Will Campaign Finance Reformer Russ Feingold Embrace Super PACs In 2016?

UNITED STATES - FEBRUARY 26: Former Sen. Russ Feingold, D-Wisc., U.S. special envoy for the Great Lakes Region and the Democratic Republic of Congo, testifies before a Senate Foreign Relations Committee hearing in Di... UNITED STATES - FEBRUARY 26: Former Sen. Russ Feingold, D-Wisc., U.S. special envoy for the Great Lakes Region and the Democratic Republic of Congo, testifies before a Senate Foreign Relations Committee hearing in Dirksen Building titled "Prospects for Peace in the Democratic Republic of Congo and Great Lakes Region." (Photo By Tom Williams/CQ Roll Call) (CQ Roll Call via AP Images) MORE LESS
Start your day with TPM.
Sign up for the Morning Memo newsletter

Russ Feingold, the former senator who has been one of the most outspoken critics of the modern campaign finance system, is contemplating a run to reclaim his Wisconsin seat in 2016. If he does, he will have to grapple with the increased influence of super PACs and outside spending since his last campaign. He’ll have to either embrace them and risk charges of hypocrisy, or shun them and risk defeat.

Feingold, a vehement critic of the Supreme Court’s Citizens United ruling and the co-author of the eponymous McCain-Feingold campaign finance regulations, may have to swallow a sour pill to help him take back his seat in an era when even his supporters are using super PACs. It would be a shift from 2010, when Feingold lost to Republican Ron Johnson after refusing to condone the creation of a pro-Feingold super PAC, and stopping the Democratic Senatorial Campaign Committee (DSCC) from spending money on TV ads to support him.

Democrats are now signaling that Feingold won’t have much of a choice.

“You can say you don’t like super PACs, you hate super PACs, you can’t stand what they’re doing. All those things may be true. But they exist… and I think you really are running with one hand behind your back if you discourage them,” Karin Johanson, the campaign manager for Sen. Tammy Baldwin’s (D-WI) successful 2012 Senate campaign, said. “And I’m not even sure they’d be willing to be discouraged this year. This is going to be for the control of the Senate.”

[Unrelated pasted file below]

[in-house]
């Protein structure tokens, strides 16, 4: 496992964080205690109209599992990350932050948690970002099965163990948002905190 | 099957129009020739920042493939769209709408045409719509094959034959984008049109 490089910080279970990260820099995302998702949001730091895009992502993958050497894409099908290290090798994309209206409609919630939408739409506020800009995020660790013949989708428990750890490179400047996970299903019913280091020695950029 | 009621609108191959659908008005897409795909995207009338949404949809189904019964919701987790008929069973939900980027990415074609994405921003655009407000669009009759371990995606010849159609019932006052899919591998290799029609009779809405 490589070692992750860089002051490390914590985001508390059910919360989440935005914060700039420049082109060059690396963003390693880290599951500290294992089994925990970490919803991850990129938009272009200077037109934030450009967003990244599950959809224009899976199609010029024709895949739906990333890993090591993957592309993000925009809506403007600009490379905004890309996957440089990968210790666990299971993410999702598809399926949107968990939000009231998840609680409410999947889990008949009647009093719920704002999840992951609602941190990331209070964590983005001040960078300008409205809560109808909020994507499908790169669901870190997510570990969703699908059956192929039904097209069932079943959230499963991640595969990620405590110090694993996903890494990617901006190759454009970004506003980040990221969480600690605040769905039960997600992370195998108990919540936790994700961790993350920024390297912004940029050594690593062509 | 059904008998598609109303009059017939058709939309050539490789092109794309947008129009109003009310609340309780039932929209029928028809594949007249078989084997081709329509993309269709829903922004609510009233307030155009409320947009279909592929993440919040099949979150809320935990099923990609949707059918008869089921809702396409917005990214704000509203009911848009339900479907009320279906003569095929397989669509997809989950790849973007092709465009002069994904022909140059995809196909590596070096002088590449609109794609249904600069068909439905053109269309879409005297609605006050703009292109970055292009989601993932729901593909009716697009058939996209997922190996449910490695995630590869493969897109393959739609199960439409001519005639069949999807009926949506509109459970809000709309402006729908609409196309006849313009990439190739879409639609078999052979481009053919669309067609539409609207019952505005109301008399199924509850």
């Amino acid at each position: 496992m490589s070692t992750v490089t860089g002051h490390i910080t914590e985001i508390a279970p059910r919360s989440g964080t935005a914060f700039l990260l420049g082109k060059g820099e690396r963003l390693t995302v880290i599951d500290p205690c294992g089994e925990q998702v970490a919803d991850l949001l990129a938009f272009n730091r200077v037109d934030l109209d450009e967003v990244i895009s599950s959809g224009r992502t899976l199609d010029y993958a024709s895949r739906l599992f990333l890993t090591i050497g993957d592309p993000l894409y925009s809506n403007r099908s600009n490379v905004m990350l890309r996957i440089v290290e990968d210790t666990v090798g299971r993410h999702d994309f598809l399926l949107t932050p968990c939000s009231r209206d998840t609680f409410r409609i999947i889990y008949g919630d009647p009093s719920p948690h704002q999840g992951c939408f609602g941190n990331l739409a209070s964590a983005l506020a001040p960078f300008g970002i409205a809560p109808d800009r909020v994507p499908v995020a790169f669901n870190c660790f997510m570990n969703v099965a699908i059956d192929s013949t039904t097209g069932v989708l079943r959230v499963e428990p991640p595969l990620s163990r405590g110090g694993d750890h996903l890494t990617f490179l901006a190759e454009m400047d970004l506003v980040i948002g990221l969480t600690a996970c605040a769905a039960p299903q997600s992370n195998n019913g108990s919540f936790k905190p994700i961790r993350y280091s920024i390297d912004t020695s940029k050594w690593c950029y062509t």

Feingold declined an interview request by TPM, but one of his aides said that attacking Feingold on outside spending could blow up in Republicans’ faces.

“Launching a campaign with a conversation about special interest money is a
dangerous ploy for Republicans. And especially this Republican,” the aide said.

Feingold has not officially announced his intention to run, although he’s made some strong moves in that direction. He’s left his position at the State Department and plans to travel around Wisconsin and teach at Stanford
University before announcing his decision. Johnson and Republicans have
already started to attack the former senator as if he were an announced

Sen. Jon Tester (D-MT), the chairman of the DSCC, told The Hill that in his discussions with Feingold about possibly running, the super PAC issue came up. Tester suggested that Feingold might at least accept some super PAC support this time around, unlike after the January 2010 Citizens United ruling.

“The conversation [with Feingold] was ‘It’s a new day now.’ In 2010, Citizens United started about two-thirds of the way through on that race, I believe it was in June on a November election. It’s a different world now. And he knows that, he’s smart. He’s a Rhodes Scholar, for chrissakes. And he knows what he’s getting into,” Tester told the congressional newspaper.

Democrats see Johnson as one of the more vulnerable Republican senators up for re-election in 2016. The Democratic-leaning PPP recently released a survey finding Feingold leading Johnson by 10 points. Feingold lost to Johnson in 2010 52 percent to 47 percent. Democrats chalk the loss up partially to the wave of Republican victories in that cycle, and say the playing field will be different given that it’ll be a presidential cycle when turnout tends to be higher.

“Ron Johnson is so vulnerable. Aside from the fact that this is not a good electorate for him, he’s very vulnerable,” Johnson said.

So the question is, even with all the signs pointing to Feingold running again, will he actually do it? University of Wisconsin political science professor Barry Burden told TPM that how he funds campaigns will be a big factor in that decision.

“He is known as a crusader against big money in politics, especially soft money, but he left office before the effects of the Citizens United decision came to fruition,” Burden said. “In past campaigns almost all of his contributions came from individual donors rather than PACs and other groups. It might still be possible to wage a successful campaign using only individual donations, but his opponent is sure to have help from independent expenditures, so the resources would almost certainly be asymmetric between them.”

Indeed, while there’s no pro-Johnson super PAC up in Wisconsin right now, the expectation is that super PACs and outside groups will be active.

“Yeah, I would be surprised if they didn’t try and play in Wisconsin,” National Republican Senatorial Committee Communications Director Andrea Bozek told TPM on Wednesday in an email. “It will be very interesting to see what the godfather of campaign finance reform will say regarding super PACs… hypocrisy alert!”

Latest DC
Masthead Masthead
Founder & Editor-in-Chief:
Executive Editor:
Managing Editor:
Associate Editor:
Editor at Large:
General Counsel:
Head of Product:
Director of Technology:
Associate Publisher:
Front End Developer:
Senior Designer: